1) College life in Oxford
I began in the celebrated university city of Oxford, famed for its historic colleges, for academic achievement and for its rowing prowess. I marvelled at the grand edifices behind which some of the leading lights of British life blossomed over the centuries. To get a taste of College life, I entered the austere-looking Worcester College through an ancient oak door, and stepped into another world. The impeccable lawn of the quad is surrounded by an eclectic mix of architectural styles, with an original medieval terrace on one side (pictured), facing a grand Palladian mansion on the other. One of Worcester’s standout highlights is the gardens, which stretch down to the Oxford Canal and feature a large lake, surrounded by woodland glades. I followed the winding path through colourful beds to the cricket field, where a very traditional white pavilion gazes out over the pitch towards the ultra-sleek Sultan Nazrin Shah of Perak Centre. At Worcester, the ancient and modern sit side by side in perfect harmony amid tranquil gardens.
2) Quintessential English villages
Before I came to walk the Thames Path, I dreamt of seeing pretty red-brick, half-timbered cottages with pan-tiled roofs, pink blossom in the churchyard, and weeping willows dipping their sinuous fingers into the river – and I wasn’t to be disappointed. I saw such picture-book villages along every reach – some were linear, like Hurley, where thatched cottages, the priory church, huge tithe barns and two inviting pubs lead down to what was once a ferry crossing over the river; or Whitchurch (pictured), where this iconic view from the quaint Toll Bridge sums up the charm of the river’s many settlements. Others, like Goring, cluster round the village green, narrow winding streets leading off in all directions; Holsey, where the tranquil churchyard quietly tends the modest gravestone of Agatha Christie; and Wallingford, where I walked ancient Anglo-Saxon ramparts that still surround this most historic of small towns. What they all have in common is their proximity to the river, their very foundation based on this most ancient of trade and communication routes. Take time to tarry awhile in each – enjoy the views and hospitality, and savour the atmosphere of quintessential ‘Middle England’.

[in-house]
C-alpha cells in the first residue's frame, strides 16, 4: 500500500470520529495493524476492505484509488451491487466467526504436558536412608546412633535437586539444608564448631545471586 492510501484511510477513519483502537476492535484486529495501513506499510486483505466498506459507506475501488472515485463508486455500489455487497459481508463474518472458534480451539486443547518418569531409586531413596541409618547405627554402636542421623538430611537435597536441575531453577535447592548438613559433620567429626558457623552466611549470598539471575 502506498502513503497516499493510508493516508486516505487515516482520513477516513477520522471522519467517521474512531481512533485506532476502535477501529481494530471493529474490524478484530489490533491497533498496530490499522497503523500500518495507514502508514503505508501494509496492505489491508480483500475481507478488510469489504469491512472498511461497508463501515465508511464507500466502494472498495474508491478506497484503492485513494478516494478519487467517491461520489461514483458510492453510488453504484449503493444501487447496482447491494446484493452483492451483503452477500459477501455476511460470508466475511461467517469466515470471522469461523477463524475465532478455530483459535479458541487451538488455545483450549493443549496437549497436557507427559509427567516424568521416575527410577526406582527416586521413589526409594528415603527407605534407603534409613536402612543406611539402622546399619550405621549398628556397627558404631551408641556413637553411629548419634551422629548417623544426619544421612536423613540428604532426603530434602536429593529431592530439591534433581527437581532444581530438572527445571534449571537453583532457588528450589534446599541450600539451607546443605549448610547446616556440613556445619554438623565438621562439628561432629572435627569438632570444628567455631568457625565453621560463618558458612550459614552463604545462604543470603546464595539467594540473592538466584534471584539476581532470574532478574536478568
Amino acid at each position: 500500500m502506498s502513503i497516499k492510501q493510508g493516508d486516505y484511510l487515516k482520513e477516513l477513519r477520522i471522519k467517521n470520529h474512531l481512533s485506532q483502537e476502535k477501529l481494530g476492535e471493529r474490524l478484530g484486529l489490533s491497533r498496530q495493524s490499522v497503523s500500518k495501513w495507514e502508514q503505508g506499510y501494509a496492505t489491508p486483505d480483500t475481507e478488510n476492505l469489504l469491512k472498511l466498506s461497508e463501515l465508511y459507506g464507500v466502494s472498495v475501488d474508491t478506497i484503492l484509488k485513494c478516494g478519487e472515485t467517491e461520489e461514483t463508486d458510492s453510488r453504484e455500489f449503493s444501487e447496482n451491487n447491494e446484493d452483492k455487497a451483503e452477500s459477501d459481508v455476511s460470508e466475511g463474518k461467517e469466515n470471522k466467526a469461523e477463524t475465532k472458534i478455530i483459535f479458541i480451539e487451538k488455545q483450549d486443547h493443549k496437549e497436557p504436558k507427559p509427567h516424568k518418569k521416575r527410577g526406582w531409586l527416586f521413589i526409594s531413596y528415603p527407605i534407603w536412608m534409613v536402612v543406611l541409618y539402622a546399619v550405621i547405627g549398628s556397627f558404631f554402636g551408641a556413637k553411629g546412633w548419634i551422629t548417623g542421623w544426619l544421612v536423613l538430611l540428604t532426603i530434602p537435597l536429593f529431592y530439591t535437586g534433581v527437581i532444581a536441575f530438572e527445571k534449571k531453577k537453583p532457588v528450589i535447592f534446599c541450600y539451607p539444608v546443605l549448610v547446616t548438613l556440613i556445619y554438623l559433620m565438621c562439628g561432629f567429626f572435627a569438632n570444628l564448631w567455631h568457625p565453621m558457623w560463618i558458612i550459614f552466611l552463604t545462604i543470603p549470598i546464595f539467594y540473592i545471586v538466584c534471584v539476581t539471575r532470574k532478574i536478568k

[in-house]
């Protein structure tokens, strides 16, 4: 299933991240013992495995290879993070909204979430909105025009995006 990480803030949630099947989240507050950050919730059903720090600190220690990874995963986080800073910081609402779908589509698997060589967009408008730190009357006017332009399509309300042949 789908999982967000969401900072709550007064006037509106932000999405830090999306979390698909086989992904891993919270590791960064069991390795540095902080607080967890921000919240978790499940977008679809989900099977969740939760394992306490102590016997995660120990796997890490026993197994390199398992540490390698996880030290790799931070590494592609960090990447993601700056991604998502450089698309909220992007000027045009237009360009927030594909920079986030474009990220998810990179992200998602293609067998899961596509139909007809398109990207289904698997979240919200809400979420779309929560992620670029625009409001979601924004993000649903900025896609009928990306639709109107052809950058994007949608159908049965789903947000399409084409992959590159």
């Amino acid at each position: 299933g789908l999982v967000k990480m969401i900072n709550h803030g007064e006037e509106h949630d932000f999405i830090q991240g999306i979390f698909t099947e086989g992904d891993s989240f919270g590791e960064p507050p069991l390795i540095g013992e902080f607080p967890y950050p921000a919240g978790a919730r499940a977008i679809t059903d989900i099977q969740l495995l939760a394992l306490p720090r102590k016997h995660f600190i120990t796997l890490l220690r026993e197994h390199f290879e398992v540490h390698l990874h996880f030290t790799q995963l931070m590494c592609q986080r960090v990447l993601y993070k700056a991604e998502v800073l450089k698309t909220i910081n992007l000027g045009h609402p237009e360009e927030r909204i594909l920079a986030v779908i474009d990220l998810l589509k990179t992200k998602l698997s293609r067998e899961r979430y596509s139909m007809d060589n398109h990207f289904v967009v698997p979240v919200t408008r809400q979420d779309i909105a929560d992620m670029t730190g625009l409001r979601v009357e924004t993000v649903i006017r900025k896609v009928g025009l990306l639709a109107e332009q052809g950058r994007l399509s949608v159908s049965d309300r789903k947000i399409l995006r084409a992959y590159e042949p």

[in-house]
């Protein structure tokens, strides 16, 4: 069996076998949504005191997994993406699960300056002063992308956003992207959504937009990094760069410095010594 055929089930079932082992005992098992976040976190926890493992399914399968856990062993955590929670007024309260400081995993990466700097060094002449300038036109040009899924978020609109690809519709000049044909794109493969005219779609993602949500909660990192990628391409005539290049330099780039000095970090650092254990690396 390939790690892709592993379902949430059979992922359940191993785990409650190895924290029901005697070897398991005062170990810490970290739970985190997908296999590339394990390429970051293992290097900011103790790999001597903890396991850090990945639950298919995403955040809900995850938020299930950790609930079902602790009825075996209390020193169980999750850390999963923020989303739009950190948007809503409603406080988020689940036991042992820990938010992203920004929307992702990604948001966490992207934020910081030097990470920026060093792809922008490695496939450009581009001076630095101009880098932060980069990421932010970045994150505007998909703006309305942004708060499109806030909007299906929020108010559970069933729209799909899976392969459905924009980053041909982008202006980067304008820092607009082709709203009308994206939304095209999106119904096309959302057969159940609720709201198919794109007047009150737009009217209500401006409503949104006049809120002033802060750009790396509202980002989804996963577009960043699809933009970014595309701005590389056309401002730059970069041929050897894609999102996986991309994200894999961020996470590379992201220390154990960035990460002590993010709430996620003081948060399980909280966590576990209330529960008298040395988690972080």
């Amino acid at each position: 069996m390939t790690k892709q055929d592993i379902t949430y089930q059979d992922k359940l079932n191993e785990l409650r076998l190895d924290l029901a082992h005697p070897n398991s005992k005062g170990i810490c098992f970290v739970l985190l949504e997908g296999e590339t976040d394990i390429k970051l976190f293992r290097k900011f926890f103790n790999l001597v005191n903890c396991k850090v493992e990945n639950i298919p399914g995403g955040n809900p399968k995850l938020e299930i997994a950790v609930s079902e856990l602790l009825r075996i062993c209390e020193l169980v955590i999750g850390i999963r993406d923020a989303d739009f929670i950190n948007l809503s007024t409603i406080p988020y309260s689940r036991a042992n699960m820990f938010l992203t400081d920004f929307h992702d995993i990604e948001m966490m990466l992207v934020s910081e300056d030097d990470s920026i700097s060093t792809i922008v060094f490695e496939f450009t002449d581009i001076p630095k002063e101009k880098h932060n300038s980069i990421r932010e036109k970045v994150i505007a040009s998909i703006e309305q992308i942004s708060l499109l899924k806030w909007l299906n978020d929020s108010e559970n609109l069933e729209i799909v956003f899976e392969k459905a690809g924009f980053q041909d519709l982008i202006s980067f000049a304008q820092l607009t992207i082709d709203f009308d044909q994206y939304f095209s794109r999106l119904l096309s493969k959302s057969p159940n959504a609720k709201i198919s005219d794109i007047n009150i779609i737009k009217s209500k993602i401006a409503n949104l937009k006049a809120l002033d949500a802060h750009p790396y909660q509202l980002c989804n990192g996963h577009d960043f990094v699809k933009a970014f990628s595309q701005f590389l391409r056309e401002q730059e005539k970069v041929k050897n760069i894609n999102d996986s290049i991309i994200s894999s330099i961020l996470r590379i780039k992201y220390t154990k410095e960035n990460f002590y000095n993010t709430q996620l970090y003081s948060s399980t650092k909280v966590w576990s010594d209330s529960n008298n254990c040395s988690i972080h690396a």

3) Bird-watching along the river
As I followed the river, I was amazed by the large number of red kites that were wheeling around in the sky in their search for carrion. The 1990 reintroduction programme is reaping huge rewards – though a sign at one riverside café warned outside diners to beware these scavenging raptors! But there was more to come – each day, I saw many different species, from the iridescent orange and turquoise flash of a kingfisher to a family of great crested grebes tending their nest at Pangbourne weir (pictured). Seabirds like cormorant and common tern have found a home here, while lines of mallard ducklings bobbed along behind their mothers in search of a place to feed. Many meadows and marshes along the banks are protected as important habitats for flowers, too, and I saw several clumps of Loddon Lily, a huge snowdrop; as well as myriad dragonflies and butterflies. These habitats are perfect for otter and water vole, though (sadly) I saw none. However, I did see muntjac deer near Shiplake and a herd of white fallow deer within the parkland of Culham Court near Marlow. Despite the Thames being a busy waterway, nature is thriving...